[THIMPU] Agricultural experts in the Himalayan country of Bhutan — a least developed country — are concerned at increasing crop losses in recent years, attributable to global warming.
The losses, which began around 2004, are the direct result of increasing pest attacks and disease, erratic rainfall, windstorms, droughts, flash floods and landslides, officials said.
The country’s latest crop losses were in May and June 2011 when a dry spell in Pemagatshel, one of Bhutan’s poorest districts in the east, destroyed hundreds of acres of maize.
Maize farmers in Pemagatshel said the dry spell was unprecedented and that they were now facing a seed shortage for the next crop of maize, a staple.
An upcoming regional meeting on climate change in the Himalayas, to be held in Bhutan in November 2011, will see experts discussing water, energy and biodiversity and devising strategies to build climate change resilience for food security in the region.
Bhutan’s ministry of agriculture is ready with a country paper that addresses policy issues around the impact of global warming on genetic resources, pests, diseases, soil, water and infrastructure.
In 2007, more than half of Bhutan’s maize harvest was lost to ‘northern corn blight’, a fungal disease, Tirtha Katawal, Bhutan’s national maize coordinator and principal research officer at the department of agriculture, told SciDev.Net.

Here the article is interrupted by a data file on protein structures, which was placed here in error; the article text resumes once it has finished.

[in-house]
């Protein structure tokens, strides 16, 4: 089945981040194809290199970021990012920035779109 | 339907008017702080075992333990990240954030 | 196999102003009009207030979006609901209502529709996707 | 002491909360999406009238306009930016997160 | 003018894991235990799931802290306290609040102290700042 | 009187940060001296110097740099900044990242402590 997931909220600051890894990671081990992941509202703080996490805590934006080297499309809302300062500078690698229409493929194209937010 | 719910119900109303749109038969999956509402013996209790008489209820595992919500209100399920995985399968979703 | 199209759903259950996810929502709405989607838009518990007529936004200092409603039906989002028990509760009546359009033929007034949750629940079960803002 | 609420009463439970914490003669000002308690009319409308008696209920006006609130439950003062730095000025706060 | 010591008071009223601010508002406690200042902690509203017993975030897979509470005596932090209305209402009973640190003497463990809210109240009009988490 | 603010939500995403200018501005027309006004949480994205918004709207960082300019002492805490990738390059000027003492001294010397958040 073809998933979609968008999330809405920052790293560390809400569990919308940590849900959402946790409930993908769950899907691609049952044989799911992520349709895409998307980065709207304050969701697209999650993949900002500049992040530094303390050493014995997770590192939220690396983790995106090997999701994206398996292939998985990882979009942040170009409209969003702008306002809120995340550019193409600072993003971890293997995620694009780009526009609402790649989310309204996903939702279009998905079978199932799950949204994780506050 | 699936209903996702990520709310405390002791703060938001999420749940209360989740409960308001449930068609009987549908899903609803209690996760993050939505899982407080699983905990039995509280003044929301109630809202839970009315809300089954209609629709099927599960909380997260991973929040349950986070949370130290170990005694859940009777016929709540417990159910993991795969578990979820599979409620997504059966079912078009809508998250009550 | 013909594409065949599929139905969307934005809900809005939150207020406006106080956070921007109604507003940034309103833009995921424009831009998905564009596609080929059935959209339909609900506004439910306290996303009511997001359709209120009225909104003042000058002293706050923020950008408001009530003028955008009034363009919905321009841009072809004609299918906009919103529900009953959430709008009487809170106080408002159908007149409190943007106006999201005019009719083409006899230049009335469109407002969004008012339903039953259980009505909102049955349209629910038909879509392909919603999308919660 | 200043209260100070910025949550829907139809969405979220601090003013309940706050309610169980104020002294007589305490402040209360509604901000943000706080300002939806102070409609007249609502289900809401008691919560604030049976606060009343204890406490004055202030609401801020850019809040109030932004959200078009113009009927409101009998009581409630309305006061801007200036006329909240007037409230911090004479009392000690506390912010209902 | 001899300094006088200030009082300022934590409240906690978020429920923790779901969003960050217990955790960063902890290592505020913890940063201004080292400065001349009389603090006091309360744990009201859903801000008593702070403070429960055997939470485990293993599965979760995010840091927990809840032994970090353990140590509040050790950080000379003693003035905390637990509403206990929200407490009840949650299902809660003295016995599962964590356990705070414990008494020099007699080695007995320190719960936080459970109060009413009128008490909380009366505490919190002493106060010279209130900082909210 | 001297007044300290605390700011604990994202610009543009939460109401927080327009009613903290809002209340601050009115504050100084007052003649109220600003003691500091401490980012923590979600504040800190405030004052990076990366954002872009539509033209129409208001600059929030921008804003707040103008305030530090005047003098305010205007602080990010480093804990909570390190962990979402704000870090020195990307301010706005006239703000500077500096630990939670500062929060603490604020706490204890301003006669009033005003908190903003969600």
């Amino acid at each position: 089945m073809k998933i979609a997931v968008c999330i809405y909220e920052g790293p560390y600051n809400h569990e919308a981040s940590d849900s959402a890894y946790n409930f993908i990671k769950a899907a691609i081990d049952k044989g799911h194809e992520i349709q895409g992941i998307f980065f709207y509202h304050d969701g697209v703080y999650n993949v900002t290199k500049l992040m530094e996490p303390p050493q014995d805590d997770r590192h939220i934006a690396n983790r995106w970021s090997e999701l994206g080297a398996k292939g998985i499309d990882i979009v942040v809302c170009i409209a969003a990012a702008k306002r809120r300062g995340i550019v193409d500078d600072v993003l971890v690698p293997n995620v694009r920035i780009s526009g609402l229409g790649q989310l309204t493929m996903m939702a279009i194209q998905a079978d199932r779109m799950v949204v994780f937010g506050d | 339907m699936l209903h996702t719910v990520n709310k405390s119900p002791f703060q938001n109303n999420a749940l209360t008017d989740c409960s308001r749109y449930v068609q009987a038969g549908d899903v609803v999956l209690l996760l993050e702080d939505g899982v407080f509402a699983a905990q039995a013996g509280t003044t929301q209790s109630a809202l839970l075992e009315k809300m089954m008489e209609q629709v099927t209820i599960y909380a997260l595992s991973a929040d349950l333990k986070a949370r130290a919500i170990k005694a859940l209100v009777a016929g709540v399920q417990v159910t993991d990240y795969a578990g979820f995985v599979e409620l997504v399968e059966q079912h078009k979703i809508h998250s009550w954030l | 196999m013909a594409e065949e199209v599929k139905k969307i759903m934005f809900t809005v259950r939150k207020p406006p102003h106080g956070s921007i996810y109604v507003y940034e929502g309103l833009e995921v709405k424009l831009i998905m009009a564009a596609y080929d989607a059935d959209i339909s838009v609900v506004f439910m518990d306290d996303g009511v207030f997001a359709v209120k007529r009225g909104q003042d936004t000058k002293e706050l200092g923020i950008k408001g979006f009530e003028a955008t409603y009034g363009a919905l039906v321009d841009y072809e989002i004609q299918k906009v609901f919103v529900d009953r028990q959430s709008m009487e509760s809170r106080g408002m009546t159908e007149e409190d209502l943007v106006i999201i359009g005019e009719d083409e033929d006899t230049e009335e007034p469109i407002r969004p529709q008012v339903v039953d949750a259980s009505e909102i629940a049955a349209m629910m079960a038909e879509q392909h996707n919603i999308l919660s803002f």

Katawal blamed erratic weather patterns and temperature and humidity changes for a “dramatic rise in pest and disease outbreaks in many crops.”
Bhutan’s agriculture department director Chencho Norbu said the country urgently needed drought-resistant varieties of rice and maize, as well as horticultural crops.
Norbu said this calls for additional money and human resources, regional cooperation, exchange of plant material and formalisation of institutional linkages with the Consultative Group on International Agriculture Research — a network of governments and organisations that funds 15 major research centres around the world.
Only two out of the 38 maize varieties grown in Bhutan are blight-resistant. Traditional varieties account for half of Bhutan’s maize crop, suggesting “very low adoption rates” of improved high-yielding varieties by the farmers, Katawal said.
Local environmentalists and farmers worry that if dry spells continue, local food production would decline.
Yeshi Penjor, climate change advisor with the United Nations Development Programme in Bhutan, expressed concern that Bhutan’s farmers would not be able to adapt to changing farming needs imposed by global warming.